‘Blown away’: Ingersoll, Ontario photographer captures more than just the storm in ‘perfect’ shot

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dated: 2022-11-25 13:47:27 .

Most people avoid the beach during a stormy day. Not Cody Evans.

Howling winds and choppy waters regularly draw the photographer from Ingersoll, Ontario to Lake Erie for the perfect shot – and last Friday was his lucky day.

Of the more than 10,000 photos he took, one looked like a face.

Evans said he believes it resembles the face of Poseidon, the ancient Greek god of the sea and storms.

Cody Evans is a photographer based in Ingersoll, Ontario, just south of London. (Submitted by Cody Evans)

“I was kind of devastated,” he said. “You see a lot of things like that in the waves and clouds, but it was unreal to be so clear. This photo definitely stood out from all the others.”

Since 2020, Evans has been using his Nikon Z9 camera to capture waves on the lake, but this was an image he didn’t expect, he said.

“It was just crazy, it was like a perfect day. I’ve been going there for three years trying to get a good shot and that was by far the best day I’ve had there,” Evans said.

So what was in the air that caused this phenomenon?

Strong wind and stronger waves

According to Canadian meteorologist Daniel Liota, the short answer is “winter storms,” ​​strong winds over ocean areas faster than 40 miles per hour.

“The lakes are relatively warm compared to the air overhead this time of year, especially with the cold air mass that moved into the Great Lakes last weekend,” Liota said. “That led to very strong winds over the water.”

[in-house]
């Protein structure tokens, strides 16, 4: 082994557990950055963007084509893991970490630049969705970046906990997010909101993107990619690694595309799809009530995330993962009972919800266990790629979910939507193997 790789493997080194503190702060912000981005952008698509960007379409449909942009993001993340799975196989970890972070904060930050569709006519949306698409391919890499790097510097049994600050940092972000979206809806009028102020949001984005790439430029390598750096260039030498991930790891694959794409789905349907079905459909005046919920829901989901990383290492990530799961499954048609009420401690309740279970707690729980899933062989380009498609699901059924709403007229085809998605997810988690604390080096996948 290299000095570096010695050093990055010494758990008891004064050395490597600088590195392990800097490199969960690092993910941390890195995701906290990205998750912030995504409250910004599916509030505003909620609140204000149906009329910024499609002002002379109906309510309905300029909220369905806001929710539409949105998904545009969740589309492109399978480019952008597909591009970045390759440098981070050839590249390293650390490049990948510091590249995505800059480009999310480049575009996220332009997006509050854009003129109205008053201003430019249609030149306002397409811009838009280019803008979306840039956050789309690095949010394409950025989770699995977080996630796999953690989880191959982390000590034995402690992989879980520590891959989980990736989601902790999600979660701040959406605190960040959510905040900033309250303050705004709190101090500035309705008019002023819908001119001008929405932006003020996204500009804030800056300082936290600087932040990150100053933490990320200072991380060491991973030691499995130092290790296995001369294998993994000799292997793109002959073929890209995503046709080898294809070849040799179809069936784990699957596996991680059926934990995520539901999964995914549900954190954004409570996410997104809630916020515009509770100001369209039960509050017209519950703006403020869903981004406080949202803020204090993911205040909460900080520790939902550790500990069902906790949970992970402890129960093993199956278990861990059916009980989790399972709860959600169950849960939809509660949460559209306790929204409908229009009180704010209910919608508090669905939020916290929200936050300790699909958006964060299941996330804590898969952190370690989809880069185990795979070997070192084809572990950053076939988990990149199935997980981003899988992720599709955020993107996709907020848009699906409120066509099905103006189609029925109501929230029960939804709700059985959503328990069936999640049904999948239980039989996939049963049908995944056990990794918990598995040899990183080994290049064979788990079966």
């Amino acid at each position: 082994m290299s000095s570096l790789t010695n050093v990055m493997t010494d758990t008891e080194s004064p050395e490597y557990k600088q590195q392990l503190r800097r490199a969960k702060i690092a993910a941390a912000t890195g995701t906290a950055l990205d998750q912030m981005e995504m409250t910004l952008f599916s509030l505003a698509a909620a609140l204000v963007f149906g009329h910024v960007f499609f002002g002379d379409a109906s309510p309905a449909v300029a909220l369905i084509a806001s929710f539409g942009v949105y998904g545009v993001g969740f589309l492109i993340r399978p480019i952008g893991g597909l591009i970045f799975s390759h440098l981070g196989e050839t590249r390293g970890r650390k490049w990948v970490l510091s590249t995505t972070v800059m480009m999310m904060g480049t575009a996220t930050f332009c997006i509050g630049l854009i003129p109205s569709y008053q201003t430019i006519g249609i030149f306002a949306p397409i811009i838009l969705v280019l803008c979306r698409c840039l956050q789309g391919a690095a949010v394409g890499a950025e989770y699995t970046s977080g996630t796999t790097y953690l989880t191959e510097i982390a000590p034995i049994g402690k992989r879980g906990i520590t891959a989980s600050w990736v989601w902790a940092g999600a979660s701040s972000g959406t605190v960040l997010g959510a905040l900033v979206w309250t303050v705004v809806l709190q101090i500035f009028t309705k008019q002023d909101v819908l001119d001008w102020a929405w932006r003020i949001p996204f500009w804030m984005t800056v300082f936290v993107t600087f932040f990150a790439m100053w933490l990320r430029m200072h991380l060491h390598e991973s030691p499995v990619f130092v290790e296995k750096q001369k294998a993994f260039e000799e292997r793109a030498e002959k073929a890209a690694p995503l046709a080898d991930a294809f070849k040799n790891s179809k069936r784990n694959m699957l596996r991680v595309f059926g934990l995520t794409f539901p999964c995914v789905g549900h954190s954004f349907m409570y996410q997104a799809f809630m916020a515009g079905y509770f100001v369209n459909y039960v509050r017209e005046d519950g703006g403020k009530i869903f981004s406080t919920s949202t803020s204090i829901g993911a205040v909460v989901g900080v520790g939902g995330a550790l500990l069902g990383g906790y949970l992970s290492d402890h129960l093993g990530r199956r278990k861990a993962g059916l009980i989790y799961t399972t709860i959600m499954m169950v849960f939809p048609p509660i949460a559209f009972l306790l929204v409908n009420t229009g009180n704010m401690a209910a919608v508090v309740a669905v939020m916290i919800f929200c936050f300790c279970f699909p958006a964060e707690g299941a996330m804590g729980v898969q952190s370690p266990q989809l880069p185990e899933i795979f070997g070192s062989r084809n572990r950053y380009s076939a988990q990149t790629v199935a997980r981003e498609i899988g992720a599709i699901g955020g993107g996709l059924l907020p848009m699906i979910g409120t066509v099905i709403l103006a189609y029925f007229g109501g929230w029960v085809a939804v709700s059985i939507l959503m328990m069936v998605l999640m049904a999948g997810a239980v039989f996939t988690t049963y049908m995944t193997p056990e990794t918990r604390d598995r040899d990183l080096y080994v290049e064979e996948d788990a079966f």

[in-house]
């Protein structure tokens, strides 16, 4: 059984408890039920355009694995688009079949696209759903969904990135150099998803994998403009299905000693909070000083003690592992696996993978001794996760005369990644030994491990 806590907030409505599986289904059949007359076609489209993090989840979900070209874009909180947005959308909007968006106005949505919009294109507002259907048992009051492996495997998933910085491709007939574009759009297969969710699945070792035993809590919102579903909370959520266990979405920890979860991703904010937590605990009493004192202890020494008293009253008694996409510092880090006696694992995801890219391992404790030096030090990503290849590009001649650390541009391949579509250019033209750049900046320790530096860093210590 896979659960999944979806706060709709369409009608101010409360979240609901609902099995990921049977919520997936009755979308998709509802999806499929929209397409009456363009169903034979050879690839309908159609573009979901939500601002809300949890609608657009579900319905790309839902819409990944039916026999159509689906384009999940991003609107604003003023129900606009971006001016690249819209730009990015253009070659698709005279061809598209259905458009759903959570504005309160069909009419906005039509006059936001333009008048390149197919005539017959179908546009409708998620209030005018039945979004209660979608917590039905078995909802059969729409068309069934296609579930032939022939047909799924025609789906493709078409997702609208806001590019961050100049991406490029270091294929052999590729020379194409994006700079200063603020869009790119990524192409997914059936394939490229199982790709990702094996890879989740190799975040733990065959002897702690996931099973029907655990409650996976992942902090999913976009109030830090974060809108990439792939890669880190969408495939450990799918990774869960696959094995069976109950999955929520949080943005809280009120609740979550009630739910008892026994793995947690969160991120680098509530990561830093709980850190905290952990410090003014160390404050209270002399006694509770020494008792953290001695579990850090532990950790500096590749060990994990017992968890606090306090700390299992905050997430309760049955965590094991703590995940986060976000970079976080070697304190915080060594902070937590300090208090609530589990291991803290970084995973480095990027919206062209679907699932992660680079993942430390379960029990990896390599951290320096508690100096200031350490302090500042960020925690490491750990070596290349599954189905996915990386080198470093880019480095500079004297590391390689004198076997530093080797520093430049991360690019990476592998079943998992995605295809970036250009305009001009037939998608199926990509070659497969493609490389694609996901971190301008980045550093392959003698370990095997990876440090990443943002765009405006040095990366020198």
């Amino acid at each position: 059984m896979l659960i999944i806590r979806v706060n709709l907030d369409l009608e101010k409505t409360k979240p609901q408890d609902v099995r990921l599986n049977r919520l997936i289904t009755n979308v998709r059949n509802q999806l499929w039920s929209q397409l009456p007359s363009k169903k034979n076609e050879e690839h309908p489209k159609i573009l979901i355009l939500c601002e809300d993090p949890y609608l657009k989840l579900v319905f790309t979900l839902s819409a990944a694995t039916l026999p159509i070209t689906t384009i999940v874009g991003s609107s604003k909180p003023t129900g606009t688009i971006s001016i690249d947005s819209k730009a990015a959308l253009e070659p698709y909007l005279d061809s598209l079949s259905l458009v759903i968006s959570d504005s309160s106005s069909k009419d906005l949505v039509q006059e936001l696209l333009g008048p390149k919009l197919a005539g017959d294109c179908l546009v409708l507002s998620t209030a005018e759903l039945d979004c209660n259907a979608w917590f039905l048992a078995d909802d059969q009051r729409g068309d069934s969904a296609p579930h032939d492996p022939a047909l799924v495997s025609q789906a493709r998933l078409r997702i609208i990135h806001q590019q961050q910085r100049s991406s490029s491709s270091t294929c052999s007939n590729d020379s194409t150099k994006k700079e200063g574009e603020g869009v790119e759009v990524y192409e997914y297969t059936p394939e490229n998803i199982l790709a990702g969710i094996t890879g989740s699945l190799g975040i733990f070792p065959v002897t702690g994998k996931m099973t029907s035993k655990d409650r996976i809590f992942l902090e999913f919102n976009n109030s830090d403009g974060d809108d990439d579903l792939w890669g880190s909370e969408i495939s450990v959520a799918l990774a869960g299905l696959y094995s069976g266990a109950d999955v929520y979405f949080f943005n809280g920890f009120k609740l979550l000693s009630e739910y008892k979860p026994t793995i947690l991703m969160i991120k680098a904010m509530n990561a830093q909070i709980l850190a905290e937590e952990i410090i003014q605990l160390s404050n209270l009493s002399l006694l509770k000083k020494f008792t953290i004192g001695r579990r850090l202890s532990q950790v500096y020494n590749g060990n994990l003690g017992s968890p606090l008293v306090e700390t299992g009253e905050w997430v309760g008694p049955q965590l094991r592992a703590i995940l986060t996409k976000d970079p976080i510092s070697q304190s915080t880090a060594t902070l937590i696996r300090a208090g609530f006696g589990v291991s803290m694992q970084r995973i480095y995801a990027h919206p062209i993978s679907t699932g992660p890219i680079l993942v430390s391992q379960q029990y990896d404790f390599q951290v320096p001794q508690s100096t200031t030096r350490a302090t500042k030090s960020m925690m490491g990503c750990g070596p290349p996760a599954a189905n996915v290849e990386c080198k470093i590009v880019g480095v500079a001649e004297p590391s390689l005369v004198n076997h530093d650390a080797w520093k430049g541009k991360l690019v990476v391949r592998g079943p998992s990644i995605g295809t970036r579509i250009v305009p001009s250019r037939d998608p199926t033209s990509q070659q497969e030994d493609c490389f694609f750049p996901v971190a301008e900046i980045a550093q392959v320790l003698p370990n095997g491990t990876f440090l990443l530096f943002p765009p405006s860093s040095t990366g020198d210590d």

One of the many photos that Cody Evans took on the waves of Lake Erie. (Submitted by Cody Evans)

Storms are especially common between fall and winter, Liota said. In that case, southwesterly winds traveled far across the lake and built those waves over the water, he added.

Evans admits that windy days at the beach can be tough, especially with the cold weather and the taste of sand, but he made sure to wait until it snowed to see the waves.

“The waves have broken quite well as the jetty pushes the water back into the lake. So when the water is pushed back, the waves collide and cause these jumps,” he said.

This was due to cold air prevailing in the Great Lakes area coming from behind a cold front, creating unstable conditions that produced lake-like snow.

“Typically this time of year we have an active storm track coming through the lake, especially after these stronger systems that bring in cold air masses,” Liota said.

High winds cause strong winds and increased waves on Lake Erie in Port Stanley, Ontario. (Submitted by Cody Evans)

“So we get serious instability over the waters that leads to long periods of strong winds and gusts over the great lakes, and thus storms.”

Liota says that there is nothing special behind such waves and that they happen every year.

But Evans is determined to continue his streak of capturing more photos like this in Port Stanley. “I’ll have the camera in my hands until I honestly can’t hold it anymore, I love it,” he said.

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‘Blown away’: Ingersoll, Ontario photographer captures more than just the storm in ‘perfect’ shot

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